That’s what the law does for us in moral terms. Its first purpose is to show us just how sick we are morally, how far we fall short of spiritual health and wholeness. The law is like a mirror held up before our conscience, revealing the flaws and failures we otherwise wouldn’t see. It’s like one of those miniature cameras that goes inside the human body and shows details that otherwise remain hidden – except that it navigates within our souls.

Jesus brings all this out in his explanation of the true meaning of the law’s commands. When the law says, for example in the seventh commandment, “You shall not commit adultery,” forbidding all sorts of elicit sexual behavior, we’re likely to say or think to ourselves, “O.K., I haven’t slept with anyone other than my wife, so I’m good on that one.” But then Jesus steps in. “Wait just a minute. Before you go on congratulating yourself on your moral excellence, let me tell you what that command is really getting at. It also has to do with your thoughts and fantasies. You may think you can avoid adultery by defining it narrowly,” Jesus says, “but I’m telling you that you’re committing a kind of adultery every time you indulge in lust.”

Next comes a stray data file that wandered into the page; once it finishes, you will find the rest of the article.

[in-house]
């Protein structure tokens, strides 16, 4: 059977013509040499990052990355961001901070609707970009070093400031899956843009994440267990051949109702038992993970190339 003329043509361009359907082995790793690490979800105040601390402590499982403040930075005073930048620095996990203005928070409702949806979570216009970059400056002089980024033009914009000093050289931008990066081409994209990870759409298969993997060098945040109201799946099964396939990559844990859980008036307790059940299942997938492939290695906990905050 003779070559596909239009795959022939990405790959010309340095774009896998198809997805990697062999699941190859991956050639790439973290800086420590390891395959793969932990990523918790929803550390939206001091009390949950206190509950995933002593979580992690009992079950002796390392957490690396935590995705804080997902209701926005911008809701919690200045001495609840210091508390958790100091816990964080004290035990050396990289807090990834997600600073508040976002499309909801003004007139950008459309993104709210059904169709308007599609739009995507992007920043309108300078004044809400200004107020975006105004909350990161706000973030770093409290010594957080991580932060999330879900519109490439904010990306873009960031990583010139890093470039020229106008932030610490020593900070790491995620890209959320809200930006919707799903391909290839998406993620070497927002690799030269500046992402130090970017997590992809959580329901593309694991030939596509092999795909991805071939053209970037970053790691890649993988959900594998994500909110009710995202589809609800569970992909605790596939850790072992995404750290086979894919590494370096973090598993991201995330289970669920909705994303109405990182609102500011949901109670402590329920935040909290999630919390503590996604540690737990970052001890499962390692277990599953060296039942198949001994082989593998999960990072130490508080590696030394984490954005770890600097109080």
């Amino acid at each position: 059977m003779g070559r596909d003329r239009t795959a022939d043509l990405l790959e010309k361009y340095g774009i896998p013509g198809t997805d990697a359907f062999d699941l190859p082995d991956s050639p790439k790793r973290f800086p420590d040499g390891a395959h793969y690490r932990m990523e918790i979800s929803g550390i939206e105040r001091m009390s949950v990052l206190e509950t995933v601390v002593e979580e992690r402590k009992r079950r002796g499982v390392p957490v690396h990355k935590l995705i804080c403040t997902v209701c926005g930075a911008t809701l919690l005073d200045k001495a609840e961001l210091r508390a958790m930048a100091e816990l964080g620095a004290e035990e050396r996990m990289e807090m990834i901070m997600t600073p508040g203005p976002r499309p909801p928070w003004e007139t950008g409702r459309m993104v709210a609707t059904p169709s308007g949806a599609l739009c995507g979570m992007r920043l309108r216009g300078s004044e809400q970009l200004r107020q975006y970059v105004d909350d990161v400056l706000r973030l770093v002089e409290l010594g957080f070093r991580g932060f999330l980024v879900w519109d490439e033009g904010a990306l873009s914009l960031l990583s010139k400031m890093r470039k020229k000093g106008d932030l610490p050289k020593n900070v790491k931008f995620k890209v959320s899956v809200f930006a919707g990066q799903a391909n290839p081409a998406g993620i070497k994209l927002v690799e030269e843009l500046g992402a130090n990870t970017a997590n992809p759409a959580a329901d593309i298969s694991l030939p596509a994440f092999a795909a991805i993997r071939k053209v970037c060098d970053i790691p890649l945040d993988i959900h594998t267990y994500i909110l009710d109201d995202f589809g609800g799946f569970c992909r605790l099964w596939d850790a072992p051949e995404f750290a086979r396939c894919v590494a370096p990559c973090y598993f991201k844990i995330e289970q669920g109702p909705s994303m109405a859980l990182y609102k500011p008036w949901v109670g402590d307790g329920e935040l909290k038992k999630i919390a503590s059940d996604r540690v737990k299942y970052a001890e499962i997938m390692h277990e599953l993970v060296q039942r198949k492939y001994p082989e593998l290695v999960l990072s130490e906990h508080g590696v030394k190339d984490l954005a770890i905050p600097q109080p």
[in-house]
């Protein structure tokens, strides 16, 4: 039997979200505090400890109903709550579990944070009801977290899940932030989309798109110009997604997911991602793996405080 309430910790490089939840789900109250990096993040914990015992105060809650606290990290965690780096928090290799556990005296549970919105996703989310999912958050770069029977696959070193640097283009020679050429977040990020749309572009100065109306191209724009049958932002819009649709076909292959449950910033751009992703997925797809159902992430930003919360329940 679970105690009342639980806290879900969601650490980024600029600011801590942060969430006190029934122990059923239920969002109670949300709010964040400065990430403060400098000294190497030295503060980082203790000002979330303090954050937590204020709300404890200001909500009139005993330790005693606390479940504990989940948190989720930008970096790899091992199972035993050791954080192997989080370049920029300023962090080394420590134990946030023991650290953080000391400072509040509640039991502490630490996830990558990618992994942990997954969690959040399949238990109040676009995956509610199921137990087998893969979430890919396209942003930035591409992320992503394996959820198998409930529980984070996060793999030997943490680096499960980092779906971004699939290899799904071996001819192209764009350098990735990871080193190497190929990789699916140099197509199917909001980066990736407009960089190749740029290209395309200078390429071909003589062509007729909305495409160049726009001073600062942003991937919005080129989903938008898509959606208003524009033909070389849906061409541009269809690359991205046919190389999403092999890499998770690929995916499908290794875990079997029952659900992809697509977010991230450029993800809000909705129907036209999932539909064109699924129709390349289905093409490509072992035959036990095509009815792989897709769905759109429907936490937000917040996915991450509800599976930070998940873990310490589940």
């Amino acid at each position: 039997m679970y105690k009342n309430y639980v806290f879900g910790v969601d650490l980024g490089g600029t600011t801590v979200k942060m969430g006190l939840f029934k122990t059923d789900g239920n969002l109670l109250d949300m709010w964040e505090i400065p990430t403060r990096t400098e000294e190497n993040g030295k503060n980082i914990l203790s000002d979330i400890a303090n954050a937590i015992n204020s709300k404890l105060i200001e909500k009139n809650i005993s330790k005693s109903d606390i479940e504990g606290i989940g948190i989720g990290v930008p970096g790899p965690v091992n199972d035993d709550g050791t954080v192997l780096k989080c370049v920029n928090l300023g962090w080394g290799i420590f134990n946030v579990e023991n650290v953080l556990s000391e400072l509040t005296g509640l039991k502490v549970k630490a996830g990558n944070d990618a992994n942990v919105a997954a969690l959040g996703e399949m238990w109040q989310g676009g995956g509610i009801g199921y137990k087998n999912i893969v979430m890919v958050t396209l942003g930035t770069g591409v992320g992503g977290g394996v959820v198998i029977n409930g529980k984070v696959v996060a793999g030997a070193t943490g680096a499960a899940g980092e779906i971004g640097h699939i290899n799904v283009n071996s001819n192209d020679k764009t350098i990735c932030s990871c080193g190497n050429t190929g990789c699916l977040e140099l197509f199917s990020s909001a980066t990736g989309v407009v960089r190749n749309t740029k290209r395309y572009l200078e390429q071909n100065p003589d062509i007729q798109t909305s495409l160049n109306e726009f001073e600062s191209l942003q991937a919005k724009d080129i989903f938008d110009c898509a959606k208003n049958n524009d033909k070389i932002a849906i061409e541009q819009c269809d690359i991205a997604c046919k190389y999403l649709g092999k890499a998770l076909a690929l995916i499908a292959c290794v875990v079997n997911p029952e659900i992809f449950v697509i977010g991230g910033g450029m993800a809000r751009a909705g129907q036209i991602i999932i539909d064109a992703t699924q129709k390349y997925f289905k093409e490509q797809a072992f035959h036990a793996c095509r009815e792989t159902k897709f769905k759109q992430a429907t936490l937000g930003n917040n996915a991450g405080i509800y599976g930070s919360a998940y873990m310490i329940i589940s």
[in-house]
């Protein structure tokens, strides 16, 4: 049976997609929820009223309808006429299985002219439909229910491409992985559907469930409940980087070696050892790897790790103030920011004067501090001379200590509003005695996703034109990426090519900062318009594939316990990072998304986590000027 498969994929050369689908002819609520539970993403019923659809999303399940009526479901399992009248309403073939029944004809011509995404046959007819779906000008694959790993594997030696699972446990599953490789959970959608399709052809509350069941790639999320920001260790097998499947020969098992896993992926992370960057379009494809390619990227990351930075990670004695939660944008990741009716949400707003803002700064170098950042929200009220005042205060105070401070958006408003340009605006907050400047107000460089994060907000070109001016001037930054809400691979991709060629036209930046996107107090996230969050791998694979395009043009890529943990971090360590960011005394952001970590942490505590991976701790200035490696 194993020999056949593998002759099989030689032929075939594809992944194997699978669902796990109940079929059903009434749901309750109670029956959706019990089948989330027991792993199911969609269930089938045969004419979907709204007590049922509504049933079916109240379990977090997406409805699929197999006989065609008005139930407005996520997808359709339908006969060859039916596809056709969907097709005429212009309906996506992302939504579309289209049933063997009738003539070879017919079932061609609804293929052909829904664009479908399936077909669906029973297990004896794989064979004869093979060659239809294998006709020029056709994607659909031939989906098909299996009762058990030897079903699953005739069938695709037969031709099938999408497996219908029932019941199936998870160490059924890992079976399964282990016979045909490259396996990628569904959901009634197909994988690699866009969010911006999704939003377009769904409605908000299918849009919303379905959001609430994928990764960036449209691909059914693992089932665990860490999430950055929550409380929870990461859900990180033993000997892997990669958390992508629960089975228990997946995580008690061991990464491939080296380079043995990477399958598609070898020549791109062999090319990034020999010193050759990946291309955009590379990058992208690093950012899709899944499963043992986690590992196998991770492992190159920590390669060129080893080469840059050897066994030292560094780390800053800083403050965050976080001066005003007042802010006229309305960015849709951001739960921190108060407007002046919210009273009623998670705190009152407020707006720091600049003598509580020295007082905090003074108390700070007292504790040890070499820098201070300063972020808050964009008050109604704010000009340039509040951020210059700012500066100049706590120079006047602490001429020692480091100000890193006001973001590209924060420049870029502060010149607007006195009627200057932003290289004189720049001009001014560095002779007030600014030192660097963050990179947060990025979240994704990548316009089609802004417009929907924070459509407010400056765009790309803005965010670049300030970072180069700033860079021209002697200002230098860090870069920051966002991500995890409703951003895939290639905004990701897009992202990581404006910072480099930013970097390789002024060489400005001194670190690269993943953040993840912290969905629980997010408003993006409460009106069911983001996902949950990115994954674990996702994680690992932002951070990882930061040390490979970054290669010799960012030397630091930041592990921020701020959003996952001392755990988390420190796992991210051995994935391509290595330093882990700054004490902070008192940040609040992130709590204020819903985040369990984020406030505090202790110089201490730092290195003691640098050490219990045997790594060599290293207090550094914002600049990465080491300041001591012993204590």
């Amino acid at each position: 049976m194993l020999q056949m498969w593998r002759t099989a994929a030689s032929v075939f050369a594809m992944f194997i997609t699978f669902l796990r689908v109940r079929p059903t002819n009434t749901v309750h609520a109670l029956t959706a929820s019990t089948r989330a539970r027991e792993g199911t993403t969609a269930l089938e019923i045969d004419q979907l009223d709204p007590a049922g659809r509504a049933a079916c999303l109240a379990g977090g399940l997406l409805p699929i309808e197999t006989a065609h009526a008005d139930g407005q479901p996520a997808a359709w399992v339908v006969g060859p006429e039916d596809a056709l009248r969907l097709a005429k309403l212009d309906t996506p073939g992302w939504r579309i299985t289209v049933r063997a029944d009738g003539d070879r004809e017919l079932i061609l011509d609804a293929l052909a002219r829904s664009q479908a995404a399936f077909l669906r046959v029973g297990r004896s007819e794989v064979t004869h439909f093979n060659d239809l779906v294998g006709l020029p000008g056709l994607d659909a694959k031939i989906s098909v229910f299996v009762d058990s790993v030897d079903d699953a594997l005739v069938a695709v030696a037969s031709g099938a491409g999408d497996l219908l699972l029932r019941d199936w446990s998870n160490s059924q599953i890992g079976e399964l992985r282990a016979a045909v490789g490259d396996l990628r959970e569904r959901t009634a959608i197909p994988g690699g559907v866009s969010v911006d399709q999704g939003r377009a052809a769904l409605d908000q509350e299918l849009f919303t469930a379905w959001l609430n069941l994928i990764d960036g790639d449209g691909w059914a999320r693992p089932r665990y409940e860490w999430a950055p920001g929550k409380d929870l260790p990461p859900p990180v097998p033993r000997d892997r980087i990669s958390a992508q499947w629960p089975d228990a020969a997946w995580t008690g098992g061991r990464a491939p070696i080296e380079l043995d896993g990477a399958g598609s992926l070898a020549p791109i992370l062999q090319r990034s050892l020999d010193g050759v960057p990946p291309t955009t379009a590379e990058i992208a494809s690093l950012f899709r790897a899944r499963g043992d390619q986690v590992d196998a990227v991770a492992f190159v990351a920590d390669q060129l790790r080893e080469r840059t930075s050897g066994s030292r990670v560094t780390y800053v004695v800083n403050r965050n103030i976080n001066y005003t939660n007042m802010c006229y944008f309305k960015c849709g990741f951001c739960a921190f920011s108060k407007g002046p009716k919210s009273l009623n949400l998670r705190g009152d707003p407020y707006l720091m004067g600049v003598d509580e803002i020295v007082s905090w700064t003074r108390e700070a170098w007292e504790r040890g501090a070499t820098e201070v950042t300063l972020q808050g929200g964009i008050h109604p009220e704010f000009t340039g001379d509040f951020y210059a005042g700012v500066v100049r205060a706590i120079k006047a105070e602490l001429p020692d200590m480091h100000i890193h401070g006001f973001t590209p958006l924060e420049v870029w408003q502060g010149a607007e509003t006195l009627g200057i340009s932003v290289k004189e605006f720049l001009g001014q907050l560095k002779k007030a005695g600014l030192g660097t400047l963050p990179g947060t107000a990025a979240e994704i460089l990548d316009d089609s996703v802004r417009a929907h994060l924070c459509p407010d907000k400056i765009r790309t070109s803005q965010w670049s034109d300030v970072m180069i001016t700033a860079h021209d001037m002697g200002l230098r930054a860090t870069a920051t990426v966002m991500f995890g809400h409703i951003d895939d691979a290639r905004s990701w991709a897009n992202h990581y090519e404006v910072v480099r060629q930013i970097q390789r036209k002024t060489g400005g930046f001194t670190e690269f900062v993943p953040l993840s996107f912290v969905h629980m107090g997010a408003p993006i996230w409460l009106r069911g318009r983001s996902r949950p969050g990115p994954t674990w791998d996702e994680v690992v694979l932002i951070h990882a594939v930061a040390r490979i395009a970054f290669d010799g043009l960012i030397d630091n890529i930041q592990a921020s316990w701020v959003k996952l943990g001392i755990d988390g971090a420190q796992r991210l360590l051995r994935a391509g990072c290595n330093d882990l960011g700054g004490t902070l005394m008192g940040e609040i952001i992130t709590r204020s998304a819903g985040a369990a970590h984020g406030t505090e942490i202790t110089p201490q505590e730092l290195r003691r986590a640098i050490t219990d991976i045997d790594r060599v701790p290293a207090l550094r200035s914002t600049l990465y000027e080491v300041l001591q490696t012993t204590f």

You have heard it said, “You shall not commit adultery.” But I say to you that everyone who looks at a woman with lust has already committed adultery with her in his heart.


Jesus’ teaching about sexual sin contrasts not only with the attitude of his contemporaries, but even more with modern views about sex. If anything runs more contrary to our culture’s ideas than this teaching about adultery and lust, I have yet to hear it. Ever since Sigmund Freud, people have said that our problems with sex have been caused by repression. If only we could become liberated, shed all the old taboos and misplaced guilt, and enjoy “reproductive freedom,” if we could only learn to be comfortable with our bodies to enjoy and celebrate our sexuality, if we could just jettison the Victorian prudery and be fully modern in our outlook and thinking, then we would experience the pleasure of sex without all the problems.